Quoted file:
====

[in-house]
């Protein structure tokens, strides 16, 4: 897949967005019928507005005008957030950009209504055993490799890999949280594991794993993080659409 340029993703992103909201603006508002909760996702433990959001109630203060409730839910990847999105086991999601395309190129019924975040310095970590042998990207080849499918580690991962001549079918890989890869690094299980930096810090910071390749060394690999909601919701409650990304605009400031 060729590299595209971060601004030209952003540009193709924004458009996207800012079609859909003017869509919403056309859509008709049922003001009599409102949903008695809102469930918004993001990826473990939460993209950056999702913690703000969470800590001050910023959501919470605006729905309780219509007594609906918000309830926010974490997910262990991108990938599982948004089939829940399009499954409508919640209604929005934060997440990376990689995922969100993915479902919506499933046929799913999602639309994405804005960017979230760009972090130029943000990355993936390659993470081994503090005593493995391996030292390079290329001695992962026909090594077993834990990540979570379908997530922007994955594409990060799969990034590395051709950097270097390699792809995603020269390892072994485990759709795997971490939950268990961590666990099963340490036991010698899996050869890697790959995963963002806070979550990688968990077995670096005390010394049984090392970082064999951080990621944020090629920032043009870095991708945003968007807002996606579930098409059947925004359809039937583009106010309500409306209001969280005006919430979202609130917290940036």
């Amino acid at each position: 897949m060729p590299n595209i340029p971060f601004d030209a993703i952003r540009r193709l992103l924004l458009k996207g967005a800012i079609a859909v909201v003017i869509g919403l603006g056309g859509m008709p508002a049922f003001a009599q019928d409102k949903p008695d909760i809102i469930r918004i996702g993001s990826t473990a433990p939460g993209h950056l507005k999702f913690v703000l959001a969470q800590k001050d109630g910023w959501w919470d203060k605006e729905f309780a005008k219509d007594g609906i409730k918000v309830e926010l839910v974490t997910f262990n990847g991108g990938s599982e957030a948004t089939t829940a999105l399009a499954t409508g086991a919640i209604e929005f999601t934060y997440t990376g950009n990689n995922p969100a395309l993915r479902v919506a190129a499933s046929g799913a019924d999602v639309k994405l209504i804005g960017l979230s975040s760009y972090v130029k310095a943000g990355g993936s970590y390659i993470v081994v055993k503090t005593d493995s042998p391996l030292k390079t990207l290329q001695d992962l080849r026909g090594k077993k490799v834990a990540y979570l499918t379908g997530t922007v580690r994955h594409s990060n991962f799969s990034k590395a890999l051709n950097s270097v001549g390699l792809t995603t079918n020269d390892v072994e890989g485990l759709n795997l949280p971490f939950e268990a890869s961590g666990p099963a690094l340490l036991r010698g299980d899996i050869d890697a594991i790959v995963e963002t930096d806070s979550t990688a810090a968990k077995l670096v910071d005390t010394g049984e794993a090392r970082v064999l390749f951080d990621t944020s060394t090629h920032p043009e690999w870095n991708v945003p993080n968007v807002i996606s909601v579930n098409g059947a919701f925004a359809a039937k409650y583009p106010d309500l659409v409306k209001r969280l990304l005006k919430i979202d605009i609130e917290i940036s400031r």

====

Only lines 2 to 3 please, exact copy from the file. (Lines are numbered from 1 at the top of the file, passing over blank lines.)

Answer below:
């Protein structure tokens, strides 16, 4: 897949967005019928507005005008957030950009209504055993490799890999949280594991794993993080659409 340029993703992103909201603006508002909760996702433990959001109630203060409730839910990847999105086991999601395309190129019924975040310095970590042998990207080849499918580690991962001549079918890989890869690094299980930096810090910071390749060394690999909601919701409650990304605009400031 060729590299595209971060601004030209952003540009193709924004458009996207800012079609859909003017869509919403056309859509008709049922003001009599409102949903008695809102469930918004993001990826473990939460993209950056999702913690703000969470800590001050910023959501919470605006729905309780219509007594609906918000309830926010974490997910262990991108990938599982948004089939829940399009499954409508919640209604929005934060997440990376990689995922969100993915479902919506499933046929799913999602639309994405804005960017979230760009972090130029943000990355993936390659993470081994503090005593493995391996030292390079290329001695992962026909090594077993834990990540979570379908997530922007994955594409990060799969990034590395051709950097270097390699792809995603020269390892072994485990759709795997971490939950268990961590666990099963340490036991010698899996050869890697790959995963963002806070979550990688968990077995670096005390010394049984090392970082064999951080990621944020090629920032043009870095991708945003968007807002996606579930098409059947925004359809039937583009106010309500409306209001969280005006919430979202609130917290940036």
């Amino acid at each position: 897949m060729p590299n595209i340029p971060f601004d030209a993703i952003r540009r193709l992103l924004l458009k996207g967005a800012i079609a859909v909201v003017i869509g919403l603006g056309g859509m008709p508002a049922f003001a009599q019928d409102k949903p008695d909760i809102i469930r918004i996702g993001s990826t473990a433990p939460g993209h950056l507005k999702f913690v703000l959001a969470q800590k001050d109630g910023w959501w919470d203060k605006e729905f309780a005008k219509d007594g609906i409730k918000v309830e926010l839910v974490t997910f262990n990847g991108g990938s599982e957030a948004t089939t829940a999105l399009a499954t409508g086991a919640i209604e929005f999601t934060y997440t990376g950009n990689n995922p969100a395309l993915r479902v919506a190129a499933s046929g799913a019924d999602v639309k994405l209504i804005g960017l979230s975040s760009y972090v130029k310095a943000g990355g993936s970590y390659i993470v081994v055993k503090t005593d493995s042998p391996l030292k390079t990207l290329q001695d992962l080849r026909g090594k077993k490799v834990a990540y979570l499918t379908g997530t922007v580690r994955h594409s990060n991962f799969s990034k590395a890999l051709n950097s270097v001549g390699l792809t995603t079918n020269d390892v072994e890989g485990l759709n795997l949280p971490f939950e268990a890869s961590g666990p099963a690094l340490l036991r010698g299980d899996i050869d890697a594991i790959v995963e963002t930096d806070s979550t990688a810090a968990k077995l670096v910071d005390t010394g049984e794993a090392r970082v064999l390749f951080d990621t944020s060394t090629h920032p043009e690999w870095n991708v945003p993080n968007v807002i996606s909601v579930n098409g059947a919701f925004a359809a039937k409650y583009p106010d309500l659409v409306k209001r969280l990304l005006k919430i979202d605009i609130e917290i940036s400031r």